Trevor Abes: Writer

Review: Iphigenia in Splott (Skipping Stones Theatre)

The amount of room you keep free for people you don’t like says a lot about you. How far from your views on politics, sex and gender, religion, life and death can you wander, curious and receptive, before you won’t hear another word, regardless of who might be speaking, and what they may have been through?

Breanna Maloney as Effie.

If said space is expansive, your capacity for empathy is likely just as generous. If it’s a little tight, you may find it easy to dismiss other people’s life choices and life plans, except for a chosen few whose ideologies reflect the world you want to see.

Enter Skipping Stones Theatre, a Toronto collective dedicated to storytelling that aims to create/expand/entice your appetite for neurodiversity and understanding of mental health. Their latest, an adaptation of Iphigenia in Splott by Gary Owen, is a solo show best described as an exercise in social change by catharsis. 

Our lone protagonist, Effie, played by Breanna Maloney, is a poor, heavy-drinking, foul-mouthed and promiscuous woman for whom mainstream British society has little room to spare. She is a reference to U.K. austerity measures from the mid-2010s that spawned the politically fabricated and widely popularized notion that those most affected by the cuts – the poor and the mentally unwell – were to blame for their misfortunes.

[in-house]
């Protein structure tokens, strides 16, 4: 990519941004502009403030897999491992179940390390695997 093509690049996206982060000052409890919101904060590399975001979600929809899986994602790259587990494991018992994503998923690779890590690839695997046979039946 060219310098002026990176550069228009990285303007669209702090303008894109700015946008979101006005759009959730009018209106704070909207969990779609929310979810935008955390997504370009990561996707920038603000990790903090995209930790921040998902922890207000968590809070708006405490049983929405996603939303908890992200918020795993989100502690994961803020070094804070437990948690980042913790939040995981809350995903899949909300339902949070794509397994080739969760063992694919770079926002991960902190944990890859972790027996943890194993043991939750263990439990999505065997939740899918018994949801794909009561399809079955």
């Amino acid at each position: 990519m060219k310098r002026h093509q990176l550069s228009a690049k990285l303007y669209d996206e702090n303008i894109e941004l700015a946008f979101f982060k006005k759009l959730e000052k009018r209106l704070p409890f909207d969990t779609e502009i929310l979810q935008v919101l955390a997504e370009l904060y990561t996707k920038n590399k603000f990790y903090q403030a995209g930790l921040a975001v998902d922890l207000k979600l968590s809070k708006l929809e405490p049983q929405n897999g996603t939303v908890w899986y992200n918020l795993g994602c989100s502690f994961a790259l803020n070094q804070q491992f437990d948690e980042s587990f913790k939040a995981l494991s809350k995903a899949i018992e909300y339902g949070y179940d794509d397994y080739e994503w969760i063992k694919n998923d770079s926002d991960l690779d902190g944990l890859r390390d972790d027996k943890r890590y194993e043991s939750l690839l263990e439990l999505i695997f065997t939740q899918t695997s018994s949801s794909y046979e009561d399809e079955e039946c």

Effie’s brashness, initially off putting in a punk middle finger kind of way, very quickly shifts into a shield between her and the outside world as we learn more about her obstacles and motivations. Her best medicine for what the highs of sex and drunkenness fail to numb – limited job prospects, unreliable social services – is a ‘fuck you’ to whoever’s within earshot. Passivity and acquiescence are no balm for a systemic lack of opportunity, one where those who can walk to a decent life have been swayed by those in power to expect her to grow wings and take flight there, and look down on her for not being able to.

Her abundance of self-preserving volume and aggression, set against her borderline-naive eagerness to feel and be understood, gradually saturated my headspace with her humanity, such that I could see the impact of it cleansing a narrow-minded patron of their belief that people like Effie are unworthy of their aspirations. At the very least, Maloney’s work does a lot of the heavy lifting in that direction, true to the company’s mandate. This is the social change the play is crafted to induce, by force of feeling, yes, waves upon waves of it, but also plenty of humor stemming from Effie’s blunt retorts, and a number of poetic conceits that elevate the whole work for me into the kind of theatre that endures because it not only represents the underrepresented, but does it with a sense of craft. One of these conceits, the superhero-ish ramifications of certain people being in Effie’s debt, is worth more in enchantment than the price of admission.